Using Euler's formula in graph theory where

$r - e + v = 2$

I can simply do induction on the edges where the base case is a single edge and the result will be 2 vertices. A single edge also has only one region which is the external region.

$r - 1 + v = 2$

$1 - 1 + v = 2$

$v = 2$

Which is true if I drew a connected graph of that has a single edge there are two vertices. However, the inductive step where I am supposed to prove that there are $e + 1$ edges I am confused on how to prove this. I can simply add another edge and the formula will still stand true but I don't think that's the correct way to do it. For example, I don't think my professor would accept this on the exam if I tried doing the inductive step like this:

$r - e + v = 2$

$1 - (e + 1) + v = 2$

if we let $e=1$ again then there would be

$1 - 2 + v = 2$

$v = 3$

which is true, a connected graph of two edges has 3 vertices at most. However, i do not think this is the correct way to prove Euler's formula during the inductive step.

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    $\begingroup$ You also have to consider the number of faces. $\endgroup$
    – Peter
    Mar 18, 2019 at 9:52
  • $\begingroup$ Well if we have at most 2 edges there is only one face and that is the external region, but if I remember correctly there should be a formula that correlates the amount of faces to edges. For larger numbers, I could simply plug in that formula into Euler's and then solve. But that might be excessive... $\endgroup$
    – Code4life
    Mar 18, 2019 at 9:55
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    $\begingroup$ See Euler characteristic for Plane graphs : the base case is $2$ faces, that needs $3$ vert and $3$ edges. Thus : $v-e+f=3-3+2=2$. $\endgroup$ Mar 18, 2019 at 9:59
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    $\begingroup$ Then to close the induction, you have to prove that any change to the graph that creates an additional face while keeping the graph planar does not change to number. $\endgroup$ Mar 18, 2019 at 10:00
  • $\begingroup$ So I should do the induction on the number of faces rather than the number of vertices or edges? Should I just do $r+1$ in Euler's formula? How would I go about doing the inductive step then? $\endgroup$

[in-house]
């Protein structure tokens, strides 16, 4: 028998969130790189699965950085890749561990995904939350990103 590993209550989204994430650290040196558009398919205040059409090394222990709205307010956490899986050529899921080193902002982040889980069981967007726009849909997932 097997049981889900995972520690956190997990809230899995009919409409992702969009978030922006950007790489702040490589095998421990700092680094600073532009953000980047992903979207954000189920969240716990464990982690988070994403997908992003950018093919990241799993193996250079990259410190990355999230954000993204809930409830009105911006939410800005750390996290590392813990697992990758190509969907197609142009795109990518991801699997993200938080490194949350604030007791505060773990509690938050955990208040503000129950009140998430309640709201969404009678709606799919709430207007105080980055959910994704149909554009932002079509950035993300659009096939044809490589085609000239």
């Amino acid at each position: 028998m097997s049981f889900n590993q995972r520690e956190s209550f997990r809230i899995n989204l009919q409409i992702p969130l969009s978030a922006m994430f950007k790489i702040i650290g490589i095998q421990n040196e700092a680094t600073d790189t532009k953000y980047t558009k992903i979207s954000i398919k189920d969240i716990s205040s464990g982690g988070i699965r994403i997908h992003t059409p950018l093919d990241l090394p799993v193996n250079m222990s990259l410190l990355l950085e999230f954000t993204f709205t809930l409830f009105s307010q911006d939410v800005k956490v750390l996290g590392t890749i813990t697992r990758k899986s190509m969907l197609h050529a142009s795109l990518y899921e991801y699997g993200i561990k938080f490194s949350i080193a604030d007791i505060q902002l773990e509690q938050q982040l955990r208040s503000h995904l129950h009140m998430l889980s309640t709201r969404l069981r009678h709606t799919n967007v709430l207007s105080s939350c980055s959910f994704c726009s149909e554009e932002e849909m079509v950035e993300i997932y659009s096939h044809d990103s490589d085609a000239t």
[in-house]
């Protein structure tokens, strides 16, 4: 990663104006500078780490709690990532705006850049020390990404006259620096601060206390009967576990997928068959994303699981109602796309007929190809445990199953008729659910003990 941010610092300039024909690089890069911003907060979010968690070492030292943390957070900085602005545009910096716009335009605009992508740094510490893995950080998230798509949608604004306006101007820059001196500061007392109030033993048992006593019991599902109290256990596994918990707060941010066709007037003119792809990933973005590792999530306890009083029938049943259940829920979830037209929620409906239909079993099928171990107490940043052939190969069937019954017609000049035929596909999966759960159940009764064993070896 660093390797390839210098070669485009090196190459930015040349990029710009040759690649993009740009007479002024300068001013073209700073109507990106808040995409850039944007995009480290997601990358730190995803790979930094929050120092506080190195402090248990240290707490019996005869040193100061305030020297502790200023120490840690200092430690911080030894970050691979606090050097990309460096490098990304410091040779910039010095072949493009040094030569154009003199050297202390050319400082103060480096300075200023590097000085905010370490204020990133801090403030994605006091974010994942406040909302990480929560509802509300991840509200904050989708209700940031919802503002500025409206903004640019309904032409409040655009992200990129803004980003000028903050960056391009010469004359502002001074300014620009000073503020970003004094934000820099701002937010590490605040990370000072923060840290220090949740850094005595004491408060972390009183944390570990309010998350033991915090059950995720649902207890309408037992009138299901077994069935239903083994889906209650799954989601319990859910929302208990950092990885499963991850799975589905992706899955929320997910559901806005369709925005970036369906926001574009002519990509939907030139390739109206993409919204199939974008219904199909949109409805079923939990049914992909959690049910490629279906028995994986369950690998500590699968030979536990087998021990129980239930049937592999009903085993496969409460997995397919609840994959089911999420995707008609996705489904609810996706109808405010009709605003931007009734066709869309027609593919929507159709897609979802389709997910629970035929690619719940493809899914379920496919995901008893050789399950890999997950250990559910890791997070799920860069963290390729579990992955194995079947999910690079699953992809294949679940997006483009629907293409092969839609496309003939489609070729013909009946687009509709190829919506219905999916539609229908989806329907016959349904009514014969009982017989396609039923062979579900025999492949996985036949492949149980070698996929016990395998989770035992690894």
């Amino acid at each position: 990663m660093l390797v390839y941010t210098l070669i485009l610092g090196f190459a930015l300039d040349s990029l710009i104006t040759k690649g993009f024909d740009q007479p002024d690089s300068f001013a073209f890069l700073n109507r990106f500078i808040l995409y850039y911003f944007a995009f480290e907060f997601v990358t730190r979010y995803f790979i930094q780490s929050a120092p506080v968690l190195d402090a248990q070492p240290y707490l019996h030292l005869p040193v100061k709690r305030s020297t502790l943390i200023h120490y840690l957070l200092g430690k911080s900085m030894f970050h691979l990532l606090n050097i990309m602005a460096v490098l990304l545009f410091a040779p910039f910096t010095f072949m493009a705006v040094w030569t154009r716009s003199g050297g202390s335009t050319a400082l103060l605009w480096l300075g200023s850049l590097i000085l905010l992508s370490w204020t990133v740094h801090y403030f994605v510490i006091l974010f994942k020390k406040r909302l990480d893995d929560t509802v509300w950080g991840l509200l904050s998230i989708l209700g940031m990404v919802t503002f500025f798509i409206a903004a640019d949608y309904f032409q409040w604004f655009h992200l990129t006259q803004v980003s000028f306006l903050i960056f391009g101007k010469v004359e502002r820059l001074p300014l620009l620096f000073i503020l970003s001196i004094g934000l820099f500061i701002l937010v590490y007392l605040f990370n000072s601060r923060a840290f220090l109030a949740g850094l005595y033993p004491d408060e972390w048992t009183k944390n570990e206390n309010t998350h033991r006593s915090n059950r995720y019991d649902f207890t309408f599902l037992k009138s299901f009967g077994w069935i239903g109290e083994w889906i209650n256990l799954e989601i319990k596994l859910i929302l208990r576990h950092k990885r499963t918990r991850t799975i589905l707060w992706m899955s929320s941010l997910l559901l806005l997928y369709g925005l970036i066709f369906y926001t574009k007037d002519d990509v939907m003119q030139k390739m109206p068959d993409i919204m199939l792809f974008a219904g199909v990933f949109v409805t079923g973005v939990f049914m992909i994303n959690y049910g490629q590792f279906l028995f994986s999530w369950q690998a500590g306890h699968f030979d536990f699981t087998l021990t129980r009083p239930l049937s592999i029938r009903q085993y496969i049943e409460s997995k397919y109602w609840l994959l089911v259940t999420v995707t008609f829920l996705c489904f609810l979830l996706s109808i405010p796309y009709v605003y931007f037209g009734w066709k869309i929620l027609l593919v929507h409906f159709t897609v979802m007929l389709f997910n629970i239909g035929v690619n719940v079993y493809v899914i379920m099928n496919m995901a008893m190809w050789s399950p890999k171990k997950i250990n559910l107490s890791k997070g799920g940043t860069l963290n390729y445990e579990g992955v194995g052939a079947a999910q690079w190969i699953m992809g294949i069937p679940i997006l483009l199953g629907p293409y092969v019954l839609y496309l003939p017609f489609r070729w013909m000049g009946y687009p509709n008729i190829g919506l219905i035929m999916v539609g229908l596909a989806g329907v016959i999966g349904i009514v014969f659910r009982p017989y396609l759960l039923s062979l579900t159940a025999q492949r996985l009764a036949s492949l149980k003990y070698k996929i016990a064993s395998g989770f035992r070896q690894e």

– Code4life
    Mar 18, 2019 at 11:10

1 Answer 1


Let $v$ be the number of vertices, $e$ the number of edges and $r$ the number of regions in a connected simple planar graph $G$. To prove Euler's formula $v - e + r = 2$ by induction on the number of edges $e$, we can start with the base case: $e = 0$. Then because $G$ is connected, it has a single vertex, so we have $1 - 0 + 1 = 2$ and formula holds.

Now suppose the formula holds for all graphs with no more than $e - 1$ edges. Let $G$ be a graph with $e$ edges. Consider two cases. Case 1: G does not contain a cycle. Then G is a tree, for example

Example of a tree on 6 vertices

It has only $r = 1$ region and because it is connected, it has $v - 1$ edges, so we have $v - (v - 1) + 1 = 2$ and formula holds.

Case 2: G contains at least one cycle $C$. Remove an edge $p$ from the cycle $C$ to get a path $P$, for example:

Example of cycle and a path on 5 vertices

Cycle $C$ separates the plane in two regions. When we remove the edge $p$ from $G$, we create a new graph $G'$, where we merge these two regions. So $G'$ has by construction one less region than $G$ $$r' = r - 1,$$ the same number of vertices $v'=v$ and one less edge than $G$ $$e' = e - 1,$$ so induction hypothesis holds and we have $$ v - (e - 1) + (r - 1) = 2 $$ and from this also $$ v - e + r = 2, $$ what we needed to prove. More about Euler's formula is here. Formula can easily be generalized for disconnected graphs or graphs with loops or parallel edges.


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